Monday, December 21, 2020
Fr. Eduardo Barrios, SJ
There is no need to underscore that humanity has been living through disturbing times since March, thanks to the spread of the COVID-19 pandemic.
With the arrival of fall, the holidays approach. In the United States, the celebratory atmosphere begins October 31 with Halloween, an ambiguous holiday characterized by costumes of unequal taste.
Then, on the fourth Thursday of November, we always have Thanksgiving Day, a celebration that not everyone regards as an opportunity to give thanks to God. For many, it is just a reason to share an opulent family dinner centered on roasted turkey accompanied by the characteristic garnishes plus desserts and selected beverages.
The main festivities are concentrated in late December and early January with Christmas, New Year, and the Epiphany or Three Kings Day, all of them with food, desserts and the traditional drinks from each region.
Many probably feel that el horno no está para galleticas this year — that is to say, 2020 is not suitable for parties.
But it would be a mistake to be overcome by adverse circumstances and to abstain from the celebrations. It is enough to cautiously reduce the number of participants at the festive events, limiting them to the closest family members, but never to stop celebrating what deserves to be celebrated. Human beings need respite and festivities.
With the arrival of Jesus Christ to the world came the "fullness of time" (Gal 4:4). The coming of the Savior must always be celebrated. December 25 solemnizes the most decisive event in human history; nothing surpasses it. Jesus Christ gives the world a victorious direction, especially after his glorious Easter. It is true that history has its difficulties, but fundamentally, the universe is heading towards a triumphant goal.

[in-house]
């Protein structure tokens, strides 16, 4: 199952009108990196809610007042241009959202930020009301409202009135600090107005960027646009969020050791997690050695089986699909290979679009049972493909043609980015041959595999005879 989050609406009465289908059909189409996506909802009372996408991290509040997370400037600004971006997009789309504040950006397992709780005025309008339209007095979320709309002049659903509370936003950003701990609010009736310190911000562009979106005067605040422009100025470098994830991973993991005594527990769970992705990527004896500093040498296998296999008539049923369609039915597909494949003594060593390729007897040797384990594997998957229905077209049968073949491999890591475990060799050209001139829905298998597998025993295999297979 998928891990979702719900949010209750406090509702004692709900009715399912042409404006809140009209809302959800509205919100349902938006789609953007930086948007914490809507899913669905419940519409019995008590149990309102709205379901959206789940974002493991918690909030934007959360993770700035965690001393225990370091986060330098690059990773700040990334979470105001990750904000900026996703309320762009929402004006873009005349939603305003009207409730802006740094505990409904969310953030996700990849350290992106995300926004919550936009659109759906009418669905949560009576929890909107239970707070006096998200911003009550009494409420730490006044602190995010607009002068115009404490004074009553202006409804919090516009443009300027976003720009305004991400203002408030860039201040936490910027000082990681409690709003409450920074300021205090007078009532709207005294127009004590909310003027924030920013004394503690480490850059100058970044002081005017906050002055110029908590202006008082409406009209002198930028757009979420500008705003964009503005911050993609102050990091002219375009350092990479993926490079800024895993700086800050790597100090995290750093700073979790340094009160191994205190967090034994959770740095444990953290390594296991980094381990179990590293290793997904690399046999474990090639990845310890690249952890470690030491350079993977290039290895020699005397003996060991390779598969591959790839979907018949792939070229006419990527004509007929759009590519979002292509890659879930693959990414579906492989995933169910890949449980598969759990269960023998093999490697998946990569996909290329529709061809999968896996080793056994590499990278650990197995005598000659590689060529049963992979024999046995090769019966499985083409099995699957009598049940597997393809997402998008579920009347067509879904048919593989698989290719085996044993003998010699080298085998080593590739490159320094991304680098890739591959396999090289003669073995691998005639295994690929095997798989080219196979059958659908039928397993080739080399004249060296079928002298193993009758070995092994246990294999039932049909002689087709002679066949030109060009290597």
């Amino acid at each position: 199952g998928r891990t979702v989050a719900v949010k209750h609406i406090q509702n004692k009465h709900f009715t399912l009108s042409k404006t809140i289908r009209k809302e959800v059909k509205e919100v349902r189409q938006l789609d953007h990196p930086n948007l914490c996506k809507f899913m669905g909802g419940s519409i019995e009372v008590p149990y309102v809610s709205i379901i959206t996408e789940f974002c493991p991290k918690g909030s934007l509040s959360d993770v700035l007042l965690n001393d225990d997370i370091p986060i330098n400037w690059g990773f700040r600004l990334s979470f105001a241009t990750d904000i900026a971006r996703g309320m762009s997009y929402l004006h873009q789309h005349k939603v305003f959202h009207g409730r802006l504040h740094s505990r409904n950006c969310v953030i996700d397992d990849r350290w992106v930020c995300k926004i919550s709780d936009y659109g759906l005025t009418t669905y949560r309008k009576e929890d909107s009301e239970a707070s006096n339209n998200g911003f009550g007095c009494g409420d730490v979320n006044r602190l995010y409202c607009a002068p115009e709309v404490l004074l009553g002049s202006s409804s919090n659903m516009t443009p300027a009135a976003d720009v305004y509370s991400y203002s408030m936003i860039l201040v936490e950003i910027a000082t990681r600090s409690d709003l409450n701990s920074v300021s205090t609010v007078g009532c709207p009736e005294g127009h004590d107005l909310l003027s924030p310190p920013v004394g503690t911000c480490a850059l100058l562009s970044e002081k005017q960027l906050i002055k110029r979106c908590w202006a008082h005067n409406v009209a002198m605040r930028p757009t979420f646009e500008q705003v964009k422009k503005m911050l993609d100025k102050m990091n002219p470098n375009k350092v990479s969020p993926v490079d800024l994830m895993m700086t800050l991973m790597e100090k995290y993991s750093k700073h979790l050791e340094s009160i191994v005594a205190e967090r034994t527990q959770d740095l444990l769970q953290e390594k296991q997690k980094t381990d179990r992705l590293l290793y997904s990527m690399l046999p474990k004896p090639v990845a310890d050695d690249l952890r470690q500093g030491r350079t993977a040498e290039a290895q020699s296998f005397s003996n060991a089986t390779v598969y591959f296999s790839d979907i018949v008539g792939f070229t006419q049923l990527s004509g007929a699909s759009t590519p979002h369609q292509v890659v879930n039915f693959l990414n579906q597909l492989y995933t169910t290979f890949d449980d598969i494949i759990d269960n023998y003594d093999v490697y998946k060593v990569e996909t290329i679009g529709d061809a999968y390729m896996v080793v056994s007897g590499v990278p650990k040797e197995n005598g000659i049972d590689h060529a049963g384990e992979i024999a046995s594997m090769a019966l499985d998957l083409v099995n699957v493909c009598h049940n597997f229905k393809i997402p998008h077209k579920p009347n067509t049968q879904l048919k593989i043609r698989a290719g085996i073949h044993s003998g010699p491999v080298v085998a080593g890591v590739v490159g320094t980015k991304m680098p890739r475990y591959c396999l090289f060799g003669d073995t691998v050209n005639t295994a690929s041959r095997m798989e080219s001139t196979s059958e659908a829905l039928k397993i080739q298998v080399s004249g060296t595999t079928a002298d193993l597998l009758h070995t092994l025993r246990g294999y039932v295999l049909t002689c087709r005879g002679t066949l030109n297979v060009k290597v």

The setbacks we encounter on our earthly pilgrimage can be accommodated with a spirit of faith. Divine revelation offers us solid rocks on which to build our hope and our joy. Let us remember the consoling words of St. Paul: "I consider that the sufferings of this present time are as nothing compared with the glory to be revealed for us" (Rom 8:18). No less comforting are the words that the same chapter brings a few verses later: "We know that all things work for good for those who love God" (v. 28).
And if these months at the end of the year find someone in very precarious health, should they stop celebrating the holidays for that reason? No, not at all. Let us turn once more to St. Paul: "Although our outer self is wasting away, our inner self is being renewed day by day. For this momentary light affliction is producing for us an eternal weight of glory beyond all comparison" (2 Corinthians 4:16-17). True inner joy can find outward expression by somehow participating in the festivities.
Of course, it takes great faith to contemplate a truly happy future amid extreme suffering. However, such firm faith exists. There has never been a lack of believers living their last moments of earthly pilgrimage by making their own the happiness of the psalmist: "I rejoiced when they said to me, 'Let us go to the house of the Lord!” (Psalm 122)